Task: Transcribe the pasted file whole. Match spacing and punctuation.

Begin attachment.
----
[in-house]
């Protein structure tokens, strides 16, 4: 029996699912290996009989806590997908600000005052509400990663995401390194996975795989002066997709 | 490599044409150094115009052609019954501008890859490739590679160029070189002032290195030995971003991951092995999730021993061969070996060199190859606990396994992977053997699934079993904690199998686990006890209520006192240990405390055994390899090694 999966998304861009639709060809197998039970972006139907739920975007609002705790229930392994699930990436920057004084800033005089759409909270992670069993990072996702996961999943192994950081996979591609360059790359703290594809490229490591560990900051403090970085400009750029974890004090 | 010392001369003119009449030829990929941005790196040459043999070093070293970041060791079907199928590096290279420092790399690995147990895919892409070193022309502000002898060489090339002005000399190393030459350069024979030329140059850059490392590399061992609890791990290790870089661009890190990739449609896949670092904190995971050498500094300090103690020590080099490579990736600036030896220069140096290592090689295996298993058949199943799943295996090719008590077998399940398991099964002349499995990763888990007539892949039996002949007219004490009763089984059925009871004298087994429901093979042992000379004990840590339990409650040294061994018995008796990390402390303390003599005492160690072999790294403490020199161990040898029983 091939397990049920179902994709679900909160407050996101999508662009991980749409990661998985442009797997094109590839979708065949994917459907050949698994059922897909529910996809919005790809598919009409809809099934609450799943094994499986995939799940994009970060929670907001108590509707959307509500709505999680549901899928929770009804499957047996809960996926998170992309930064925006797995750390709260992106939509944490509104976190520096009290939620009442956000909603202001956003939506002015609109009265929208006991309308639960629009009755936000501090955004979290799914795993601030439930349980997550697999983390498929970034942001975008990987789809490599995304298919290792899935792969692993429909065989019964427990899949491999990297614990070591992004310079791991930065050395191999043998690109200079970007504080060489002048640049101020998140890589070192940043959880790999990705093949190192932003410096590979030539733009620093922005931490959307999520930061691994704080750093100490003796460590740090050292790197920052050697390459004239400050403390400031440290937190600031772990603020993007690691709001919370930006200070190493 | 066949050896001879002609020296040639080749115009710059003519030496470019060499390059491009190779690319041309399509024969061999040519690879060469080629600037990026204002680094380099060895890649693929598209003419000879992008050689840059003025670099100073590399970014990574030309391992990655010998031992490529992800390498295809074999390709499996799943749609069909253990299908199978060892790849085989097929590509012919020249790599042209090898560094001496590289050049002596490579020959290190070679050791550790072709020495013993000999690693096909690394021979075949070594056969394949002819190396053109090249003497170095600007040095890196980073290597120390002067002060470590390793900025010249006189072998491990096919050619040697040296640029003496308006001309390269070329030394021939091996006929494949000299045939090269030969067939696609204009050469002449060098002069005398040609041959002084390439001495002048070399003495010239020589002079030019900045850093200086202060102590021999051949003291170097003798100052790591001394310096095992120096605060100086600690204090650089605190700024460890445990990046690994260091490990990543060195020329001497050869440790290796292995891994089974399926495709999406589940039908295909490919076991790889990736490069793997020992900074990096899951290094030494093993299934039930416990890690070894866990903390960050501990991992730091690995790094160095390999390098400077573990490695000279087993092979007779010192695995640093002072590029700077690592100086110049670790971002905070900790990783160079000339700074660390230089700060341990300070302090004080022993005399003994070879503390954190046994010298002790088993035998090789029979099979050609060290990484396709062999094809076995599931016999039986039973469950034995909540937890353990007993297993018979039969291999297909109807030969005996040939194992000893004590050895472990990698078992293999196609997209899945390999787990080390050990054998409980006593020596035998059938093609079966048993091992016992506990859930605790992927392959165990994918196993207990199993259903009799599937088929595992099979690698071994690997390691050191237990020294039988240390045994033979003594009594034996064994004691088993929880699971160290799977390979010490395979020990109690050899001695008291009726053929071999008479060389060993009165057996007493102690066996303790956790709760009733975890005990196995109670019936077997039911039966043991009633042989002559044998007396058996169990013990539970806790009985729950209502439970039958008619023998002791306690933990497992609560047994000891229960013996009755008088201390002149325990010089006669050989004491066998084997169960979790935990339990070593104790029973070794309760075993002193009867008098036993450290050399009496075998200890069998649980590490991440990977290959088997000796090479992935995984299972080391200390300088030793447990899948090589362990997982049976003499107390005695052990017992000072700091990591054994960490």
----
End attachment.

[in-house]
């Protein structure tokens, strides 16, 4: 029996699912290996009989806590997908600000005052509400990663995401390194996975795989002066997709 | 490599044409150094115009052609019954501008890859490739590679160029070189002032290195030995971003991951092995999730021993061969070996060199190859606990396994992977053997699934079993904690199998686990006890209520006192240990405390055994390899090694 999966998304861009639709060809197998039970972006139907739920975007609002705790229930392994699930990436920057004084800033005089759409909270992670069993990072996702996961999943192994950081996979591609360059790359703290594809490229490591560990900051403090970085400009750029974890004090 | 010392001369003119009449030829990929941005790196040459043999070093070293970041060791079907199928590096290279420092790399690995147990895919892409070193022309502000002898060489090339002005000399190393030459350069024979030329140059850059490392590399061992609890791990290790870089661009890190990739449609896949670092904190995971050498500094300090103690020590080099490579990736600036030896220069140096290592090689295996298993058949199943799943295996090719008590077998399940398991099964002349499995990763888990007539892949039996002949007219004490009763089984059925009871004298087994429901093979042992000379004990840590339990409650040294061994018995008796990390402390303390003599005492160690072999790294403490020199161990040898029983 091939397990049920179902994709679900909160407050996101999508662009991980749409990661998985442009797997094109590839979708065949994917459907050949698994059922897909529910996809919005790809598919009409809809099934609450799943094994499986995939799940994009970060929670907001108590509707959307509500709505999680549901899928929770009804499957047996809960996926998170992309930064925006797995750390709260992106939509944490509104976190520096009290939620009442956000909603202001956003939506002015609109009265929208006991309308639960629009009755936000501090955004979290799914795993601030439930349980997550697999983390498929970034942001975008990987789809490599995304298919290792899935792969692993429909065989019964427990899949491999990297614990070591992004310079791991930065050395191999043998690109200079970007504080060489002048640049101020998140890589070192940043959880790999990705093949190192932003410096590979030539733009620093922005931490959307999520930061691994704080750093100490003796460590740090050292790197920052050697390459004239400050403390400031440290937190600031772990603020993007690691709001919370930006200070190493 | 066949050896001879002609020296040639080749115009710059003519030496470019060499390059491009190779690319041309399509024969061999040519690879060469080629600037990026204002680094380099060895890649693929598209003419000879992008050689840059003025670099100073590399970014990574030309391992990655010998031992490529992800390498295809074999390709499996799943749609069909253990299908199978060892790849085989097929590509012919020249790599042209090898560094001496590289050049002596490579020959290190070679050791550790072709020495013993000999690693096909690394021979075949070594056969394949002819190396053109090249003497170095600007040095890196980073290597120390002067002060470590390793900025010249006189072998491990096919050619040697040296640029003496308006001309390269070329030394021939091996006929494949000299045939090269030969067939696609204009050469002449060098002069005398040609041959002084390439001495002048070399003495010239020589002079030019900045850093200086202060102590021999051949003291170097003798100052790591001394310096095992120096605060100086600690204090650089605190700024460890445990990046690994260091490990990543060195020329001497050869440790290796292995891994089974399926495709999406589940039908295909490919076991790889990736490069793997020992900074990096899951290094030494093993299934039930416990890690070894866990903390960050501990991992730091690995790094160095390999390098400077573990490695000279087993092979007779010192695995640093002072590029700077690592100086110049670790971002905070900790990783160079000339700074660390230089700060341990300070302090004080022993005399003994070879503390954190046994010298002790088993035998090789029979099979050609060290990484396709062999094809076995599931016999039986039973469950034995909540937890353990007993297993018979039969291999297909109807030969005996040939194992000893004590050895472990990698078992293999196609997209899945390999787990080390050990054998409980006593020596035998059938093609079966048993091992016992506990859930605790992927392959165990994918196993207990199993259903009799599937088929595992099979690698071994690997390691050191237990020294039988240390045994033979003594009594034996064994004691088993929880699971160290799977390979010490395979020990109690050899001695008291009726053929071999008479060389060993009165057996007493102690066996303790956790709760009733975890005990196995109670019936077997039911039966043991009633042989002559044998007396058996169990013990539970806790009985729950209502439970039958008619023998002791306690933990497992609560047994000891229960013996009755008088201390002149325990010089006669050989004491066998084997169960979790935990339990070593104790029973070794309760075993002193009867008098036993450290050399009496075998200890069998649980590490991440990977290959088997000796090479992935995984299972080391200390300088030793447990899948090589362990997982049976003499107390005695052990017992000072700091990591054994960490």